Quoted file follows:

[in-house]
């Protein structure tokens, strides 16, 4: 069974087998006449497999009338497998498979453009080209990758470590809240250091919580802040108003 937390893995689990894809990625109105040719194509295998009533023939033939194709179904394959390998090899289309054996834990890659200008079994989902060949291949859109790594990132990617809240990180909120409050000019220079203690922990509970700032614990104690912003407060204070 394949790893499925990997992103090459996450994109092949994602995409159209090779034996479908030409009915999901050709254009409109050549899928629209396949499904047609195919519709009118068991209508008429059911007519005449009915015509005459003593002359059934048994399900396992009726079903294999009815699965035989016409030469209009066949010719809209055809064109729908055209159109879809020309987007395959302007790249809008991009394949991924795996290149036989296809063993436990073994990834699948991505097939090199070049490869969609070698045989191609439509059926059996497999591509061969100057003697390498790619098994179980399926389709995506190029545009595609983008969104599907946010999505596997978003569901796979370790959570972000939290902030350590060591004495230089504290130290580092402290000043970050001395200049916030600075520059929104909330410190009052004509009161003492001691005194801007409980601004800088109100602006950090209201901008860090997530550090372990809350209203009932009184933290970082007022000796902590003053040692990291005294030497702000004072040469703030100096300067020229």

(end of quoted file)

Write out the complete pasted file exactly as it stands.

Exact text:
[in-house]
């Protein structure tokens, strides 16, 4: 069974087998006449497999009338497998498979453009080209990758470590809240250091919580802040108003 937390893995689990894809990625109105040719194509295998009533023939033939194709179904394959390998090899289309054996834990890659200008079994989902060949291949859109790594990132990617809240990180909120409050000019220079203690922990509970700032614990104690912003407060204070 394949790893499925990997992103090459996450994109092949994602995409159209090779034996479908030409009915999901050709254009409109050549899928629209396949499904047609195919519709009118068991209508008429059911007519005449009915015509005459003593002359059934048994399900396992009726079903294999009815699965035989016409030469209009066949010719809209055809064109729908055209159109879809020309987007395959302007790249809008991009394949991924795996290149036989296809063993436990073994990834699948991505097939090199070049490869969609070698045989191609439509059926059996497999591509061969100057003697390498790619098994179980399926389709995506190029545009595609983008969104599907946010999505596997978003569901796979370790959570972000939290902030350590060591004495230089504290130290580092402290000043970050001395200049916030600075520059929104909330410190009052004509009161003492001691005194801007409980601004800088109100602006950090209201901008860090997530550090372990809350209203009932009184933290970082007022000796902590003053040692990291005294030497702000004072040469703030100096300067020229």